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Eureka Prize finalists

‘Salty’ by Justin Gilligan, a finalist for the Eureka Prize for Science Photography.  Source: SMH.

Marcus Strom, Eureka Prize finalists: how not to eat a cane toad and other advances in science The Sydney Morning Herald, 24 July 2015

Teaching quolls how not to eat cane toads, understanding bee-colony collapse and record-breaking solar cell technology: just some of the research listed as finalists in this year’s Eureka Prizes for Science announced by the Australian Museum on Friday.

Across 16 categories, 49 finalists are in the running to share $160,000 in prizemoney in celebration of the best and brightest science in Australia this year.

Three finalists and seven highly commended entrants were also announced for the Eureka Prize for Science Photography.

“The finalists show the depths of science innovation and research in Australia,” Kim McKay, director of the Australian Museum told Fairfax Media. “The STEM [science, technology, engineering and maths] are Australia’s future and the Eureka Prizes highlight that.”

Ms McKay said that the prize for rural innovation is a new category for 2015.

“Anything that supports our agricultural industries is critical for Australia’s biosecurity,” she said.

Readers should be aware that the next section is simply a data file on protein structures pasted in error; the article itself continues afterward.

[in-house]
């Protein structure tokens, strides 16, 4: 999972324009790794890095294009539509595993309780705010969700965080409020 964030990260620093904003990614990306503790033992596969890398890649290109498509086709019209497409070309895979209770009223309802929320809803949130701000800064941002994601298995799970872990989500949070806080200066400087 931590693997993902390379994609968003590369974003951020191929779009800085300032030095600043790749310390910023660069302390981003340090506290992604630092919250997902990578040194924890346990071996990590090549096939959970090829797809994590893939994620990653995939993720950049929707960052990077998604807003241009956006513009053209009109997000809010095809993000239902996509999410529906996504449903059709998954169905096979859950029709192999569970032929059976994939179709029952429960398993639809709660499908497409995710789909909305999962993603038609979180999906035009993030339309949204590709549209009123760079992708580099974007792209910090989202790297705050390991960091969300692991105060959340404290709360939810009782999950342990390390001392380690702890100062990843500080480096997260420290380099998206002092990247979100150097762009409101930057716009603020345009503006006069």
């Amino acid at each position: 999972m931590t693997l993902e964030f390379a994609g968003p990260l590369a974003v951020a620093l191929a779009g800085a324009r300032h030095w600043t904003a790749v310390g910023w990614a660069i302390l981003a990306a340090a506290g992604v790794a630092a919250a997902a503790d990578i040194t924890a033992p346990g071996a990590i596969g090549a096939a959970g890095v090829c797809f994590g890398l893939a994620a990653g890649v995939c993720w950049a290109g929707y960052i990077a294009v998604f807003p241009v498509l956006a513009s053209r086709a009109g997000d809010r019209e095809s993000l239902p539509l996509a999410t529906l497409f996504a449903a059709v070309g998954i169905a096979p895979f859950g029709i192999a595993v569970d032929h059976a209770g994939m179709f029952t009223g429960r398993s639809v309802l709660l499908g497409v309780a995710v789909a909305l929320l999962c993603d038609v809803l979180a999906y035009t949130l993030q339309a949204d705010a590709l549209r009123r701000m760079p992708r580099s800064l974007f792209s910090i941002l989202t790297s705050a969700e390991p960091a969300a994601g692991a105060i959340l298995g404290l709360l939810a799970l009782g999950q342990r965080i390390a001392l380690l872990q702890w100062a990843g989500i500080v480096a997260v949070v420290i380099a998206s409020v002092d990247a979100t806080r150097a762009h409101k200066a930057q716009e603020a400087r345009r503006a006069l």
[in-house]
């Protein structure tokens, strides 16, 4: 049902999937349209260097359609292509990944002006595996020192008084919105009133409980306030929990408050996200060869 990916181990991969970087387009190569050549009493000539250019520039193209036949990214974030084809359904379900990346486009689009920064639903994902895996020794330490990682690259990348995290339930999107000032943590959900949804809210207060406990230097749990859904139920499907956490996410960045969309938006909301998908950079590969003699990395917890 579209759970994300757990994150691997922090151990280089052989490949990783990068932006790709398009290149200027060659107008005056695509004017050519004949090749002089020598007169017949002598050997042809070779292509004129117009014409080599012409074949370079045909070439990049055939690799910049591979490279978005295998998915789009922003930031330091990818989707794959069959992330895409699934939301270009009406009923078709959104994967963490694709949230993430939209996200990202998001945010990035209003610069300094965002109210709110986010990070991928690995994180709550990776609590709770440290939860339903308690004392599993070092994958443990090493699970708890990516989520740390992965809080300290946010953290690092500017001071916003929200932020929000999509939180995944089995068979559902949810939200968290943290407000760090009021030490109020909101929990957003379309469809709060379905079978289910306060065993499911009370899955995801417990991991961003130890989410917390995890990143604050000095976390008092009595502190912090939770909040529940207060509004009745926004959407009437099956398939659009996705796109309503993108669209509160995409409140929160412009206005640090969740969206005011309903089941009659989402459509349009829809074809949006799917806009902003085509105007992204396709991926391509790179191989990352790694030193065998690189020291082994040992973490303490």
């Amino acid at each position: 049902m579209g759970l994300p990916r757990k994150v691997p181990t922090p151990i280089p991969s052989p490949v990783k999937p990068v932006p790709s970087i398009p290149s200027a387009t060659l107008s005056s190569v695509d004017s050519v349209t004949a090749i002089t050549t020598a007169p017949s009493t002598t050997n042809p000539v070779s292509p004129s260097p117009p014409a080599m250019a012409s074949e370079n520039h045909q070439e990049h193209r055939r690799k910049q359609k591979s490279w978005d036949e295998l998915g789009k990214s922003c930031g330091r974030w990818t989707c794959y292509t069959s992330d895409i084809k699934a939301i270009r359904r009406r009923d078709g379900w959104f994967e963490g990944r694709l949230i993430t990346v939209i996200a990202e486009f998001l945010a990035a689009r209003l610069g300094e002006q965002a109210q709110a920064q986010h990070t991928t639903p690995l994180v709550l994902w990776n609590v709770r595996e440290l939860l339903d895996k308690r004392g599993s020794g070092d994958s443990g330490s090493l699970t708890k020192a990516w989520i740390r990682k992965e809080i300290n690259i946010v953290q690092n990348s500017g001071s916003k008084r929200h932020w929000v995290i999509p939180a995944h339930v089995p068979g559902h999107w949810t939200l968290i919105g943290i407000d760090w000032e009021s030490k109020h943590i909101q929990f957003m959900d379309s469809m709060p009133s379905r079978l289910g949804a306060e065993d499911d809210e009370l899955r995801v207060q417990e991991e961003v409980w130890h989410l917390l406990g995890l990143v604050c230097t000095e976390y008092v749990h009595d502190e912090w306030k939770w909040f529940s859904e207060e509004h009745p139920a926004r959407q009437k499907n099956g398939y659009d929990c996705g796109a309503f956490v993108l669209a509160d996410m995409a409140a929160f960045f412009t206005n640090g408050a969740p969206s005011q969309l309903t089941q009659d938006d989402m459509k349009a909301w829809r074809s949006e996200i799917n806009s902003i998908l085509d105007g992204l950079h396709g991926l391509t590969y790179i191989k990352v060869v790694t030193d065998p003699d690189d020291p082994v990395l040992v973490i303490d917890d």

As a Sydneysider she is particularly impressed with research aimed at combating disease in the oyster industry.

“But all our finalists are extraordinary,” she said, highlighting solar research at the University of South Australia and University of NSW in the innovative use of technology category.

Finalists for innovative use of technology include Mark Keevers and Martin Green at the University of NSW. By “splitting” a single beam of light across two different types of cell the scientists at the Australian Centre for Advanced Photovoltaics achieved more than 40 per cent energy conversion efficiency in solar cells, a world record.

In other research, mathematician Mary Myerscough​ at the University of Sydney worked with biologist Andrew Barron at Macquarie University to study honey bee colony collapse. Dr Myerscough told Fairfax Media honey that bee colonies were collapsing because the foraging bees were dying, “sucking other bees out of the hive” before they were ready to find food.

This can lead to colony collapse within three weeks. The foraging bees are dying early due to pesticide use, climate change, imbalanced diet and bee diseases, she said.

Dr Myerscough modelled different techniques that could help support the hives: add pupae to support the population, provide more feed to endangered colonies or find methods to prevent hive bees leaving early to become foraging bees. Her models suggest that the best method is to feed the hives with nectar and pollen substitutes, or even using sugar water. Dr Barron is now testing these models in the field.

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